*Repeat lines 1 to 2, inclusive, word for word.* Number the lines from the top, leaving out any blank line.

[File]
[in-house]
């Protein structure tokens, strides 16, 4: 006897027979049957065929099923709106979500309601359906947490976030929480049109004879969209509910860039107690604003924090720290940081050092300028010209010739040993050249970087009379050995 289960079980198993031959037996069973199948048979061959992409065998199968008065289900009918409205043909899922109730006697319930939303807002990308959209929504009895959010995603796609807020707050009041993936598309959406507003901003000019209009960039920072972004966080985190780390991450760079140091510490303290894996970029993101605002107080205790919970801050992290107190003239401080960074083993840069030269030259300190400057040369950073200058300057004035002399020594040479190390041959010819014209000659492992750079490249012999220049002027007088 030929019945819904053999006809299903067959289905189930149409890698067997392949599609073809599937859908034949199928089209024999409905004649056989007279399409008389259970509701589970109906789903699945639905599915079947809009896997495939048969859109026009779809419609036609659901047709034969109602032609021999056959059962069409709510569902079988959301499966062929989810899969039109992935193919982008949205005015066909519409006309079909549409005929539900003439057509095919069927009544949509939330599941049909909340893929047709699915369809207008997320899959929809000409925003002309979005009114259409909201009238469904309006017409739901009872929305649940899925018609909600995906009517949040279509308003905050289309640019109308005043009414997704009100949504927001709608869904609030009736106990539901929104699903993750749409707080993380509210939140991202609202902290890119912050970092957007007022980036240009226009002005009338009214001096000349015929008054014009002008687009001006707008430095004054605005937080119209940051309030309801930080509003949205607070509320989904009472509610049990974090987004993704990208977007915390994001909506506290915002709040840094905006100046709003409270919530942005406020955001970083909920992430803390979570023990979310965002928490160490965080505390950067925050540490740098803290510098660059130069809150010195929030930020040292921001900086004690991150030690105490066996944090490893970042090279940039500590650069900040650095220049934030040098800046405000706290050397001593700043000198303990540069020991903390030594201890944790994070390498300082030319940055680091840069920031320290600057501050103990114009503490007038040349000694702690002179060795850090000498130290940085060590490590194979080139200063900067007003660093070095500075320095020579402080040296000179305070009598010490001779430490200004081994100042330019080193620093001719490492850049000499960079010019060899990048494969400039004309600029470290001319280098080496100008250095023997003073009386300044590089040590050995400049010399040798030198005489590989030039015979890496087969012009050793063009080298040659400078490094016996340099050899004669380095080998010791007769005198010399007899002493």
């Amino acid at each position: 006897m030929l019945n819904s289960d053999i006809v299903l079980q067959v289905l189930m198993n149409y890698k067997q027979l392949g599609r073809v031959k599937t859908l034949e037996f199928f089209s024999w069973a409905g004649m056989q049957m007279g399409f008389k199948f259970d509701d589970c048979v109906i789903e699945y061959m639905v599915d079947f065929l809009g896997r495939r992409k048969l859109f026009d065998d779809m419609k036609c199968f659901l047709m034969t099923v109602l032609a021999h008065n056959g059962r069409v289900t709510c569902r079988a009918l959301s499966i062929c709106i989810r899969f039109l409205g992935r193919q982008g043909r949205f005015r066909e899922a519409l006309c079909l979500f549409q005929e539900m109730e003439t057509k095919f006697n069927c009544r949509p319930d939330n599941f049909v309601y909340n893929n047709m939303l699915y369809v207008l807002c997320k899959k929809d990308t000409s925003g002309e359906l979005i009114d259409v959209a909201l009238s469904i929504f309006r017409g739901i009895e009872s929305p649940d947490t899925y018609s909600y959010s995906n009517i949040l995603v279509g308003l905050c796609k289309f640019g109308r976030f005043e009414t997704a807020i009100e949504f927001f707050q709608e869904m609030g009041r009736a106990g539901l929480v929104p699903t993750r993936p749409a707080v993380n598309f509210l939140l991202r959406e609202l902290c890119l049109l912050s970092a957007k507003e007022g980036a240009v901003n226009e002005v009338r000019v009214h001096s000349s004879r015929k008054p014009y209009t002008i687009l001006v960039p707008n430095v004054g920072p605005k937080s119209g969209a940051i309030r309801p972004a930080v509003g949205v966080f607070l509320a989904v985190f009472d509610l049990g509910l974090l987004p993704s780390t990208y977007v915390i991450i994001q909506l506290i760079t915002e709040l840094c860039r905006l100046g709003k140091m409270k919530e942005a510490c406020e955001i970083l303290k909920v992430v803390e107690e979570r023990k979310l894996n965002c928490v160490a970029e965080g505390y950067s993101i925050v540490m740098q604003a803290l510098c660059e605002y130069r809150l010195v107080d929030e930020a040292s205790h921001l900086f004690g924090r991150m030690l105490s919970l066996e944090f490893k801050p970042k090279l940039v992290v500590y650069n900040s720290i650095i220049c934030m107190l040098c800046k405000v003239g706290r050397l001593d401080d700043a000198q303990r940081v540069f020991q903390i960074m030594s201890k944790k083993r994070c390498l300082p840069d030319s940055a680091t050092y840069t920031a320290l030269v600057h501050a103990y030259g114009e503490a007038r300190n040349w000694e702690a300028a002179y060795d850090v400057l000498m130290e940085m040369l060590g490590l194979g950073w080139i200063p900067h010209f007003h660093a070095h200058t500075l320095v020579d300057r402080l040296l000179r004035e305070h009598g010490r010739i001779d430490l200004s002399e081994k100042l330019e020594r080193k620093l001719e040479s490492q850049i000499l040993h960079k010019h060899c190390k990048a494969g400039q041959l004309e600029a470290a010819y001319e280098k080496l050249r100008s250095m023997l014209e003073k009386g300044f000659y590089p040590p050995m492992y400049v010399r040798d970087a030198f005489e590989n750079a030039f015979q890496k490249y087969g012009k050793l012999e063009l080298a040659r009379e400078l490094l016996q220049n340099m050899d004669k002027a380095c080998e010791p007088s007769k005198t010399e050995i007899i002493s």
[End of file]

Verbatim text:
[in-house]
């Protein structure tokens, strides 16, 4: 006897027979049957065929099923709106979500309601359906947490976030929480049109004879969209509910860039107690604003924090720290940081050092300028010209010739040993050249970087009379050995 289960079980198993031959037996069973199948048979061959992409065998199968008065289900009918409205043909899922109730006697319930939303807002990308959209929504009895959010995603796609807020707050009041993936598309959406507003901003000019209009960039920072972004966080985190780390991450760079140091510490303290894996970029993101605002107080205790919970801050992290107190003239401080960074083993840069030269030259300190400057040369950073200058300057004035002399020594040479190390041959010819014209000659492992750079490249012999220049002027007088 030929019945819904053999006809299903067959289905189930149409890698067997392949599609073809599937859908034949199928089209024999409905004649056989007279399409008389259970509701589970109906789903699945639905599915079947809009896997495939048969859109026009779809419609036609659901047709034969109602032609021999056959059962069409709510569902079988959301499966062929989810899969039109992935193919982008949205005015066909519409006309079909549409005929539900003439057509095919069927009544949509939330599941049909909340893929047709699915369809207008997320899959929809000409925003002309979005009114259409909201009238469904309006017409739901009872929305649940899925018609909600995906009517949040279509308003905050289309640019109308005043009414997704009100949504927001709608869904609030009736106990539901929104699903993750749409707080993380509210939140991202609202902290890119912050970092957007007022980036240009226009002005009338009214001096000349015929008054014009002008687009001006707008430095004054605005937080119209940051309030309801930080509003949205607070509320989904009472509610049990974090987004993704990208977007915390994001909506506290915002709040840094905006100046709003409270919530942005406020955001970083909920992430803390979570023990979310965002928490160490965080505390950067925050540490740098803290510098660059130069809150010195929030930020040292921001900086004690991150030690105490066996944090490893970042090279940039500590650069900040650095220049934030040098800046405000706290050397001593700043000198303990540069020991903390030594201890944790994070390498300082030319940055680091840069920031320290600057501050103990114009503490007038040349000694702690002179060795850090000498130290940085060590490590194979080139200063900067007003660093070095500075320095020579402080040296000179305070009598010490001779430490200004081994100042330019080193620093001719490492850049000499960079010019060899990048494969400039004309600029470290001319280098080496100008250095023997003073009386300044590089040590050995400049010399040798030198005489590989030039015979890496087969012009050793063009080298040659400078490094016996340099050899004669380095080998010791007769005198010399007899002493």